I'm certainly in no position to say whether those criticisms are legitimate and/or helpful, but I will note that the Twins had similar and similarly public "swings too hard" criticisms of Carlos Gomez and, before him, David Ortiz. I'll also note that Arcia is hardly the first young left-handed hitter to flail away against left-handed pitching. Through age 23 he's hit .229 with a .625 OPS versus lefties. Here's how that compares to some other left-handed Twins hitters at the same age:

vs. LHP                PA      AVG      OPS
OSWALDO ARCIA         185     .229     .625
Justin Morneau        110     .218     .630
Joe Mauer             398     .275     .671
Rod Carew             178     .286     .704
David Ortiz            78     .234     .734

Arcia is a rarity in Twins history simply by being in the majors and accumulating regular playing time versus left-handed pitching at age 23. In fact, only 11 left-handed hitters in franchise history have at least 50 plate appearances versus lefties through age 23. I've included four of the most prominent names on that list in the above comparison with Arcia. He has the worst production of the bunch, but Justin Morneau was almost exactly as unproductive and no one was very good.

Joe Mauer and Rod Carew hit for solid batting averages off lefties, because that's just what they were born to do, but they both had modest overall production and extreme platoon splits. And that's simply how it goes with left-handed hitters. Most of them struggle against lefties initially and many of them never really learn to hold their own against them. For instance, Jacque Jones hit .227 with a .616 OPS off lefties for his entire Twins career, totaling 848 plate appearances.

In other words, for his seven Twins seasons Jones was as terrible against lefties as Arcia has been through age 23. Gardenhire used Jones as an everyday player nearly that entire time, refusing to platoon him and often starting him in the leadoff spot versus lefties. Perhaps he didn't "swing too hard," but Jones was helpless versus lefties too and Gardenhire stubbornly never let that change his strategy and the Twins' coaching staff never helped him get any better.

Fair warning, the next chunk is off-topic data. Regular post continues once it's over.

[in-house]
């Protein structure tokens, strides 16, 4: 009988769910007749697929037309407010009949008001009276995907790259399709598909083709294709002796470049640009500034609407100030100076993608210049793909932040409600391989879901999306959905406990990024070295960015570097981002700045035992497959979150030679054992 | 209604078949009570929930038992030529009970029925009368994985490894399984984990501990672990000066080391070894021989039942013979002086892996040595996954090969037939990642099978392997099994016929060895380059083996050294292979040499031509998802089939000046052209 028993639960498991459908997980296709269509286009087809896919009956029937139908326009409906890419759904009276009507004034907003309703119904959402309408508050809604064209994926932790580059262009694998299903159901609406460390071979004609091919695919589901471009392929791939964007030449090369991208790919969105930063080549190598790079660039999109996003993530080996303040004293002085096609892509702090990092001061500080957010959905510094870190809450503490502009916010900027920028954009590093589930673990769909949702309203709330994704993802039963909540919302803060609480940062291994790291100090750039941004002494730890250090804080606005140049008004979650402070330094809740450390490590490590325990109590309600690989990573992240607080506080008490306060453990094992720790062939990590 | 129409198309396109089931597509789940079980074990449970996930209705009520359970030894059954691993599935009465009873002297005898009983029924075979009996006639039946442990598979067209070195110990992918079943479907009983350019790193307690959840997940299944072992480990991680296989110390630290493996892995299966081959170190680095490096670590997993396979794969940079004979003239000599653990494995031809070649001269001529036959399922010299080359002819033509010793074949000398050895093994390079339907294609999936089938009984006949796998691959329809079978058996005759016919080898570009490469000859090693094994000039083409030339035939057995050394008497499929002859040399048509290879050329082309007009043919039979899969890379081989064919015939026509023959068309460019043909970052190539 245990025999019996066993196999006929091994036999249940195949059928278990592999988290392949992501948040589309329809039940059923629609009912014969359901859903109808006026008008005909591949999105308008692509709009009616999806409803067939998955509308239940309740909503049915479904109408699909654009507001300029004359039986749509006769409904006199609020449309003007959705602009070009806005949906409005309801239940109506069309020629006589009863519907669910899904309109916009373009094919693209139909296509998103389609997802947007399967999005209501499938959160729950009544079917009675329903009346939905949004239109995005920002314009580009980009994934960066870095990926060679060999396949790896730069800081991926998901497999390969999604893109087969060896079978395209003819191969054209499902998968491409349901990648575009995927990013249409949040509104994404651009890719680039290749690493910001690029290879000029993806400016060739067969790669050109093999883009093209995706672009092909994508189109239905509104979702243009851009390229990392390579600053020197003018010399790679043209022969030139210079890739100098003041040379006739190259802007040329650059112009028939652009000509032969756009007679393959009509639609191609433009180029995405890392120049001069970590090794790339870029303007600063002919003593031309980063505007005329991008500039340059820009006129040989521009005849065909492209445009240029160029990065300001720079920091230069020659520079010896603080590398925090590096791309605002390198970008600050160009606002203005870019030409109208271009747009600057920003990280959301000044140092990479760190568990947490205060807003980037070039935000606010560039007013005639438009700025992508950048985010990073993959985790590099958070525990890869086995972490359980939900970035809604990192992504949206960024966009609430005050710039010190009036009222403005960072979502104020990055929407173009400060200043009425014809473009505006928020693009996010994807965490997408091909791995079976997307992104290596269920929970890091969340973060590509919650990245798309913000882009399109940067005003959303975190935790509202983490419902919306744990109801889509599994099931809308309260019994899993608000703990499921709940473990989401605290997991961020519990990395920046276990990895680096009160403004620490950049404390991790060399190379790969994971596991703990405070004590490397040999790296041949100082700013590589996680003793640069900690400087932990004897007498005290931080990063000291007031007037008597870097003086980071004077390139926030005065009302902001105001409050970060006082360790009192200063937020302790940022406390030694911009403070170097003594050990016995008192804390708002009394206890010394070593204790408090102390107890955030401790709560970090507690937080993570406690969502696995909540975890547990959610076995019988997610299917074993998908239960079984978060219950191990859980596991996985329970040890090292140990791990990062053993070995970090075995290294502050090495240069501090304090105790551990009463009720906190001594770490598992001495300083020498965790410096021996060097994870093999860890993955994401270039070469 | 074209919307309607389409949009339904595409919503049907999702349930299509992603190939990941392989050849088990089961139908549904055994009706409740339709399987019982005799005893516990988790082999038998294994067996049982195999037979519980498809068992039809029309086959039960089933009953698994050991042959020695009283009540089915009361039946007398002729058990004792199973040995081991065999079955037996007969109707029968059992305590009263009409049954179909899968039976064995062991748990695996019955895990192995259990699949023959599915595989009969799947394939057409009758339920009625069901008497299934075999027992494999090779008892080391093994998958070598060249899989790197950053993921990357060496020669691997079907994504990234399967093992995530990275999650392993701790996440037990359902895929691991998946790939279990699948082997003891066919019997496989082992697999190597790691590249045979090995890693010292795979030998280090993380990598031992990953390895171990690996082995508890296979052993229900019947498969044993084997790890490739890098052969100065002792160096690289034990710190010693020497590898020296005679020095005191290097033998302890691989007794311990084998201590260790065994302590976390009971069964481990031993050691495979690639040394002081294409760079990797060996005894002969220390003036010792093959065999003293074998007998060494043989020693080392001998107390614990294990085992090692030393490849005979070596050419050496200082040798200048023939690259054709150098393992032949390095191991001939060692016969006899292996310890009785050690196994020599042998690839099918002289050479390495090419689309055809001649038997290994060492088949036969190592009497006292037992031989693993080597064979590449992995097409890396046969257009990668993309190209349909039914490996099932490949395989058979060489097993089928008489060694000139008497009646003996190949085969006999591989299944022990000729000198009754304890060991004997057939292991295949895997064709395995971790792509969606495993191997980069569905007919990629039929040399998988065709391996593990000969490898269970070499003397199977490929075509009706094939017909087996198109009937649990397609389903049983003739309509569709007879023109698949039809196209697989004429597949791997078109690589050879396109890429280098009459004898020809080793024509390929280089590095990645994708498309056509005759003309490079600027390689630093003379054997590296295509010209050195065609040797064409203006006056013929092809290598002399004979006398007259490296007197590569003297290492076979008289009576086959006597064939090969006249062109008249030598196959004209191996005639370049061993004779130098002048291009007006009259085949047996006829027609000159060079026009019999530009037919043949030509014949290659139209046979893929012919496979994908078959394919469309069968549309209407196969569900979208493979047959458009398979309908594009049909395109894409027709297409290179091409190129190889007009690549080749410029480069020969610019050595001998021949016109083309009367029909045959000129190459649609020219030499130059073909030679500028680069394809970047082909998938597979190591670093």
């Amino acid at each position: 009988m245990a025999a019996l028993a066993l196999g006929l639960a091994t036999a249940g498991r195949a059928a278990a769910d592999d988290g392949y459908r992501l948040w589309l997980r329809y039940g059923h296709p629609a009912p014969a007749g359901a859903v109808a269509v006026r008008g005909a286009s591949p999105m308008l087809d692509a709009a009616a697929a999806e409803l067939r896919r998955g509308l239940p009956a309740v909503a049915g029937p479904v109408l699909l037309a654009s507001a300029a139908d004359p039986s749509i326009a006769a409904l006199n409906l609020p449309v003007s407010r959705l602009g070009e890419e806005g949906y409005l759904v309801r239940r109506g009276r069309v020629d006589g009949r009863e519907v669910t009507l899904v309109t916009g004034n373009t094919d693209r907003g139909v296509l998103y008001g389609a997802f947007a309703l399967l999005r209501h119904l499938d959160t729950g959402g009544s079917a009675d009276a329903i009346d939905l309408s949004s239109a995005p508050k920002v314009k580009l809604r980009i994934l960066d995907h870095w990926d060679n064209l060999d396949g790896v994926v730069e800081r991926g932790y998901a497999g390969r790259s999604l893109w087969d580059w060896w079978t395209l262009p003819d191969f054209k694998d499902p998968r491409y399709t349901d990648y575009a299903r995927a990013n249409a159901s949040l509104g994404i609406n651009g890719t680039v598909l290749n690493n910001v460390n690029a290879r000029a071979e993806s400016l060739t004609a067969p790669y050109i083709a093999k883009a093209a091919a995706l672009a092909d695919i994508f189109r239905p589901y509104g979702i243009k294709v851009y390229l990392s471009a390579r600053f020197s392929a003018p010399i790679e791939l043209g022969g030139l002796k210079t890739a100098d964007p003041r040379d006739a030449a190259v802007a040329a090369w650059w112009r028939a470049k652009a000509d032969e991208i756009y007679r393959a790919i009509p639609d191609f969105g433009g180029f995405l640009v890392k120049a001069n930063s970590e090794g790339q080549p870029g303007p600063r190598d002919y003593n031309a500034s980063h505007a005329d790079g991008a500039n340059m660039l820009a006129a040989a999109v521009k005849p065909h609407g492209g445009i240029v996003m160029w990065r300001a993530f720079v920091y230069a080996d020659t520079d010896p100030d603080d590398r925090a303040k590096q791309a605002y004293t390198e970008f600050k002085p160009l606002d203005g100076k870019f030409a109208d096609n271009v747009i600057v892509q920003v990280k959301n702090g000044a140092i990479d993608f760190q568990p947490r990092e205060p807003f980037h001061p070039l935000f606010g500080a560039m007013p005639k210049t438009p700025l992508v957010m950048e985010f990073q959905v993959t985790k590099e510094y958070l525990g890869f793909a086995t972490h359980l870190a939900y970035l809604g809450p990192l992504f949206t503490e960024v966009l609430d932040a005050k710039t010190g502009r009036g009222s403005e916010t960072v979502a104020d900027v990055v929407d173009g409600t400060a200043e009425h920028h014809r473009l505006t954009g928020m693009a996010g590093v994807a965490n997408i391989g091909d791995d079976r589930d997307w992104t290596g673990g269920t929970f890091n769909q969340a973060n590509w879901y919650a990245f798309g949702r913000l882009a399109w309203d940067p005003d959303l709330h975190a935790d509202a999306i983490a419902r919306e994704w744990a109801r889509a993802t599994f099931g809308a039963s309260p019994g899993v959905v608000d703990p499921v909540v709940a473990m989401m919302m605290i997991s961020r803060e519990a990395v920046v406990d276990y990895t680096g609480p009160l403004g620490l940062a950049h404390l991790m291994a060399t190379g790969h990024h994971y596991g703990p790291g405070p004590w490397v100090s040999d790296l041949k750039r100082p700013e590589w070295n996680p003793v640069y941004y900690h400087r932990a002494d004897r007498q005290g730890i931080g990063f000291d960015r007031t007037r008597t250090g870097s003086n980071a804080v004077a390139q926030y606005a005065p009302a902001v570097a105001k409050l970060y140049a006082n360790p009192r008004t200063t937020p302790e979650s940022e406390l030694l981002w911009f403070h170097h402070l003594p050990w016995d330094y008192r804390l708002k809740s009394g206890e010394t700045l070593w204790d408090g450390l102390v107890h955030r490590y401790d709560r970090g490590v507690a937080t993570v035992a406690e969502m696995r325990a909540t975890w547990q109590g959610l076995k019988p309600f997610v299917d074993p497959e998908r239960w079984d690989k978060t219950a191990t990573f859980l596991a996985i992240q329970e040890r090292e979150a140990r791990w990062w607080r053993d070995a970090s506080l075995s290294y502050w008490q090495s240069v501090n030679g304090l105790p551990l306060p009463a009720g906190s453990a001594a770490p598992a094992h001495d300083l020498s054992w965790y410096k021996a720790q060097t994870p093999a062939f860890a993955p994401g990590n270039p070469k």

Want more examples? No left-handed hitter in the history of the Twins with more than 200 plate appearances against left-handed pitching has ever topped an .800 OPS off them. And among that group only Carew, Ortiz, Doug Mientkiewicz, Denard Span, Kent Hrbek, and Matt Lawton topped .750. Here are some of the bigger names who struggled against left-handed pitching while in a Twins uniform:

vs. LHP              OPS
Jimmie Hall         .564
Jacque Jones        .616
A.J. Pierzynski     .647
Jason Kubel         .673
Tony Oliva          .690
Justin Morneau      .711
Corey Koskie        .725

Morneau won an MVP award and is one of the best half-dozen hitters in Twins history, but he hit just .251 with a .298 on-base percentage and .414 slugging percentage off lefties. Tony Oliva is a borderline Hall of Famer, but he had a lower OPS against lefties than thoroughly mediocre right-handed hitters like Brendan Harris, Steve Lombardozzi, and Dustan Mohr. Going beyond the Twins, across all of MLB this season lefty hitters have a .649 OPS off lefty pitchers.

My point isn't that Arcia ought to stick with his approach versus lefties. It also didn't work in the minors, where he hit .265 off lefties compared to .330 off righties. He absolutely needs to improve against them in order to fulfill his potential and hopefully Twins coaches can help him. However, the fact that he's struggling with lefties so far isn't necessarily some sort of character flaw and it may not mean anything at all other than he happens to be a left-handed hitter.


For a lot more about Arcia's struggles, plus a review of the Twins' trade deadline moves and non-moves, check out this week's "Gleeman and The Geek" episode.